I'd had an idea floating around in my head for a while and this was the perfect opportunity. I wanted the project to have 3 things:
- Scrappy stripes. Liberty is expensive, so I wanted a project that would make use of all the little scraps that we have (or of a fat sixteenth bundle).
- Flannel batting. My first quilt used flannel and it's the best. It's super comfy and is still our go-to couch quilt. Plus, you don't need super dense quilting since it's a woven product, unlike cotton batting which need the quilting to hold it together.
- Tana Lawn. Backed in yards of Liberty Lawn yumminess, this is the softest!! The binding is lawn too. Yum!
I'm so pleased. I loved it so much that I hand quilted it in a marathon session. About 60 feet of quilting. Oy!
I could go on and on about how much I love this quilt. The reds, blues, and pinks in the Liberty Lifestyle Bloomsbury collection made me so happy all over my cutting table. A bit nautical, a bit fancy, a bit fun.
And that lawn back: a dream.
If you're looking for a quick scrappy project, check it out on the Liberty blog, or below!I’ve had this quilt stuck in my head for a while. I wanted something lighter weight for Spring and Fall, but still something cozy. Something I could layer on top of sheets on my bed to add weight, but not too much heat. Something to take to the lake or river to fend off the chilly evenings. Continuing with the nautical vibe I was feeling, I went for a simple stripe that’s reminiscent of seaside linens. I used flannel as “batting” on my first quilt and the drape on it is so amazingly comfortable (not stiff like new quilts can be) that I’ve been itching to do it again. When the opportunity to use Tana Lawn arose, I knew that it would be perfect with flannel and linen. I know we don’t talk about drape much with quilts, but let me tell you, this one will cover you in all the right places. And when it’s time to pack up for the season, it won’t take up too much space in your closet. This quilt is perfect for a beginner, or a garment sewist that needs to use up some Liberty scraps that are laying around. Because the quilt uses flannel as the batting, you don’t need to worry about dense quilting – light hand quilting and the binding is enough to keep this quilt stable. Materials:
- 3.5 yards Liberty Tana Lawn (backing, this fabric is 54” wide)
- 0.5 yards Liberty Tana Lawn (binding, this fabric is 54” wide)
- Approx. 1 yard Liberty Lifestyle Scraps (1.5” – 3.5” tall)
- 4 yards Essex Linen in Flax
- 5 yards flannel (pre-washed)
Assemble the Backing, Flannel, and Binding:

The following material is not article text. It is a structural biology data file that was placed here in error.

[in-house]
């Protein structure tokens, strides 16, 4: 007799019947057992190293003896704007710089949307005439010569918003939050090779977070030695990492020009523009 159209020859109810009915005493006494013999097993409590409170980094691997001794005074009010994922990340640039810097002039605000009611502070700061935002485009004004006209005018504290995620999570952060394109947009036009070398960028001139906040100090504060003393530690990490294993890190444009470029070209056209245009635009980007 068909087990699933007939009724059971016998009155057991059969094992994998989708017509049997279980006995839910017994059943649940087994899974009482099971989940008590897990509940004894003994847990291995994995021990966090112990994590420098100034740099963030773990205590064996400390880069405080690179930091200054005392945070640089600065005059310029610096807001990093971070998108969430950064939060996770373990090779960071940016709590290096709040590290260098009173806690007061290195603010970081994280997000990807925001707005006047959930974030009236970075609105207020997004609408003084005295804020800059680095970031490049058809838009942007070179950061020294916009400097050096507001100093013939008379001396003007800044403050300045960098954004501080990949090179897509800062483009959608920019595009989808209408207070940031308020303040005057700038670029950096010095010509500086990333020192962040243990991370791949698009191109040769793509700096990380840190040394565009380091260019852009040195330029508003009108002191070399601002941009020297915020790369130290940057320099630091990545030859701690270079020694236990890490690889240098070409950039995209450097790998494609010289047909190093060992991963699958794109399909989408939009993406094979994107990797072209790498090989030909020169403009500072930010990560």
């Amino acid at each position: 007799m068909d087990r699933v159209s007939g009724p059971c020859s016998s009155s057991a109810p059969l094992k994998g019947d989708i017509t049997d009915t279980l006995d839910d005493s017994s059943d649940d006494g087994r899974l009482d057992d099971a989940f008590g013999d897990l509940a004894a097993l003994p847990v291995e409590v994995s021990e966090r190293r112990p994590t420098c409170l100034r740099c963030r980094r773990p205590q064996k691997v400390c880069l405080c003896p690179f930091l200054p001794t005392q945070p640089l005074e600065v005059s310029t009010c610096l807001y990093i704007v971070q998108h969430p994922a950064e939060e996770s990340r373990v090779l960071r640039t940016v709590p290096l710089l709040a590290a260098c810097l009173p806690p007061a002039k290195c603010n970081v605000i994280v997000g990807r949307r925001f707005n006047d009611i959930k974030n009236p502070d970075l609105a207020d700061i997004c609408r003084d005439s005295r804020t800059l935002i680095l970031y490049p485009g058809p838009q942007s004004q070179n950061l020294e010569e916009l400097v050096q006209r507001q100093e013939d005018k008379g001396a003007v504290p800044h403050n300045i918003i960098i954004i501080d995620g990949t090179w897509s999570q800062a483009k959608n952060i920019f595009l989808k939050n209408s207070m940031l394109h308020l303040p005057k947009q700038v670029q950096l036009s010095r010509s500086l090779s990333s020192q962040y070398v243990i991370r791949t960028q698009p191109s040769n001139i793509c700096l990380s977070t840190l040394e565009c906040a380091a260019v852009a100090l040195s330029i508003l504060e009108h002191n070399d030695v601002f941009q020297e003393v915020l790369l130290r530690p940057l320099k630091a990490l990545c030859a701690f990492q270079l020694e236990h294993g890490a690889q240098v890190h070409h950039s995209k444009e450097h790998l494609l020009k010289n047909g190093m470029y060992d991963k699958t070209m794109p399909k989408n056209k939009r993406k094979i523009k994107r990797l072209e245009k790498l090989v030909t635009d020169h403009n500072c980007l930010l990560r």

1. Cut one 84” length from the backing fabric. Trim off the selvedges and set aside.
2. From the remaining backing fabric, cut in the half to form 2 pieces 42” x 26”. Trim selvedges.
3. Sew the two pieces together using a 1/4” seam allowance to make one piece that is 83.5” x 26”. Press seam open. *Pay close attention if you are using a directional print.
4. Sew the 26” wide piece to the 54” wide piece along the 84” edge using a 1/4” seam allowance. Press seam open. You should now have a piece that is approx. 84” x 79”. Set aside.
5. Cut the 5 yards on flannel in half to create two pieces approx. 90” x width of fabric. Trim selvedges. Sew the two pieces together along a 90” length using is 1/2” seam allowance. Press open. You should now have a piece that is approx. 90” x 80”.
6. From the 0.5 yards for binding, cut 7 strips 2.5” wide. Sew pieces together to create binding.
Assemble the Patchwork Stripes: 1. From your scraps, cut pieces that are varying lengths and 1.5” tall, 2.5” tall, and 3.5” tall. You will need more 2.5” and 3.5” pieces than 1.5” pieces.
2. Sew the 1.5” pieces together using a 1/4” seam allowance until you have a piece that is 70” wide (if longer, trim it down). Press all seams open
3. Repeat step 2 with the 2.5” and 3.5” pieces. You will need to create 2 70” rows of each of these.
Assemble the Quilt Top (using diagram as a guide):
1. Cut the linen into to pieces that are 70” x width of fabric. Trim the selvedges off both. Set one piece aside
2. From the other 70” width, cut: - one strip 16.5” x 70” - two strips 3.5” x 70” - two strips 2.5” x 70”
3. Join the linen and patchwork together in pairs. Press seams open
- sew the 16.5” x 70” linen to a 2.5” x 70” patchwork strip
- sew a 3.5” x 70” linen to a 3.5” x 70” patchwork strip
- sew a 2.5” x 70” linen to the 1.5” x 70” patchwork strip
- sew a 2.5” x 70” linen to a 3.5” x 70” patchwork strip
- sew a 3.5” x 70” linen to a 2.5” x 70” patchwork strip
4. Continue joining the rows in pairs and pressing seams open until the bottom portion of the quilt is assembled.
5. Sew the bottom half with stripes to the remaining 43” x 70” linen. Press seam open.
Quilting * I prefer spray basting. In this quilt I am treating the flannel as my batting. *
1. Tape flannel to the floor so that the piece is taut. Smooth the quilt back onto it, right side up. Working in small strips, peel back the backing, spray the flannel, then smooth the backing back down.
2. Repeat step 1 with the quilt top.
3. Quilt by hand or by machine. Trim. Bind.